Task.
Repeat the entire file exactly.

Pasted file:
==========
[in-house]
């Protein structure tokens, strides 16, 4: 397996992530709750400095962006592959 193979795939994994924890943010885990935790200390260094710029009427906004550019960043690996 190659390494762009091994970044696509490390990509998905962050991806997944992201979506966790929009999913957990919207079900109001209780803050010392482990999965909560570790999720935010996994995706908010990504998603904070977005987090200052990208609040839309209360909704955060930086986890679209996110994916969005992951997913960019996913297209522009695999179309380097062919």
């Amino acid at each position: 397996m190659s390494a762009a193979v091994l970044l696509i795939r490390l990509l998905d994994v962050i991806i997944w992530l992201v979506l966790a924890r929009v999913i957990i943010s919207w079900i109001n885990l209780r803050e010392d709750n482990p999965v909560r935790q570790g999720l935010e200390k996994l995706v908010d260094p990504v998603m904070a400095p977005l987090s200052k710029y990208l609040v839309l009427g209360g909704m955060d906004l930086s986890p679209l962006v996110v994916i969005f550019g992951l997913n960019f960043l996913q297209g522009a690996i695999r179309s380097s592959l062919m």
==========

[in-house]
């Protein structure tokens, strides 16, 4: 397996992530709750400095962006592959 193979795939994994924890943010885990935790200390260094710029009427906004550019960043690996 190659390494762009091994970044696509490390990509998905962050991806997944992201979506966790929009999913957990919207079900109001209780803050010392482990999965909560570790999720935010996994995706908010990504998603904070977005987090200052990208609040839309209360909704955060930086986890679209996110994916969005992951997913960019996913297209522009695999179309380097062919």
């Amino acid at each position: 397996m190659s390494a762009a193979v091994l970044l696509i795939r490390l990509l998905d994994v962050i991806i997944w992530l992201v979506l966790a924890r929009v999913i957990i943010s919207w079900i109001n885990l209780r803050e010392d709750n482990p999965v909560r935790q570790g999720l935010e200390k996994l995706v908010d260094p990504v998603m904070a400095p977005l987090s200052k710029y990208l609040v839309l009427g209360g909704m955060d906004l930086s986890p679209l962006v996110v994916i969005f550019g992951l997913n960019f960043l996913q297209g522009a690996i695999r179309s380097s592959l062919m």